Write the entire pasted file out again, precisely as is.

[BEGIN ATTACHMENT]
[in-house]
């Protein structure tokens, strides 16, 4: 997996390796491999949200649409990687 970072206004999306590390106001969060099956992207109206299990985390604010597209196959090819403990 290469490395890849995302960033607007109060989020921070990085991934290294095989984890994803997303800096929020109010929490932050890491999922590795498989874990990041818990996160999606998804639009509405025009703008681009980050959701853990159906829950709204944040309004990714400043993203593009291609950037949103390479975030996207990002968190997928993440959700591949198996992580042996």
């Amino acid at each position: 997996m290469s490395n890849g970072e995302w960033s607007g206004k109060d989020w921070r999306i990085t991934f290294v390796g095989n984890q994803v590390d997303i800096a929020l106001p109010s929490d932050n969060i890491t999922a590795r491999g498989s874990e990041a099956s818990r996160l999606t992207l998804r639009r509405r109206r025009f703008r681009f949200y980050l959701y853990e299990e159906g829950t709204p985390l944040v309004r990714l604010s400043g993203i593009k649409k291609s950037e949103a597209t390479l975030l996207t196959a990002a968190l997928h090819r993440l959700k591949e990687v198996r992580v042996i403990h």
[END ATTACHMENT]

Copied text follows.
[in-house]
């Protein structure tokens, strides 16, 4: 997996390796491999949200649409990687 970072206004999306590390106001969060099956992207109206299990985390604010597209196959090819403990 290469490395890849995302960033607007109060989020921070990085991934290294095989984890994803997303800096929020109010929490932050890491999922590795498989874990990041818990996160999606998804639009509405025009703008681009980050959701853990159906829950709204944040309004990714400043993203593009291609950037949103390479975030996207990002968190997928993440959700591949198996992580042996």
């Amino acid at each position: 997996m290469s490395n890849g970072e995302w960033s607007g206004k109060d989020w921070r999306i990085t991934f290294v390796g095989n984890q994803v590390d997303i800096a929020l106001p109010s929490d932050n969060i890491t999922a590795r491999g498989s874990e990041a099956s818990r996160l999606t992207l998804r639009r509405r109206r025009f703008r681009f949200y980050l959701y853990e299990e159906g829950t709204p985390l944040v309004r990714l604010s400043g993203i593009k649409k291609s950037e949103a597209t390479l975030l996207t196959a990002a968190l997928h090819r993440l959700k591949e990687v198996r992580v042996i403990h």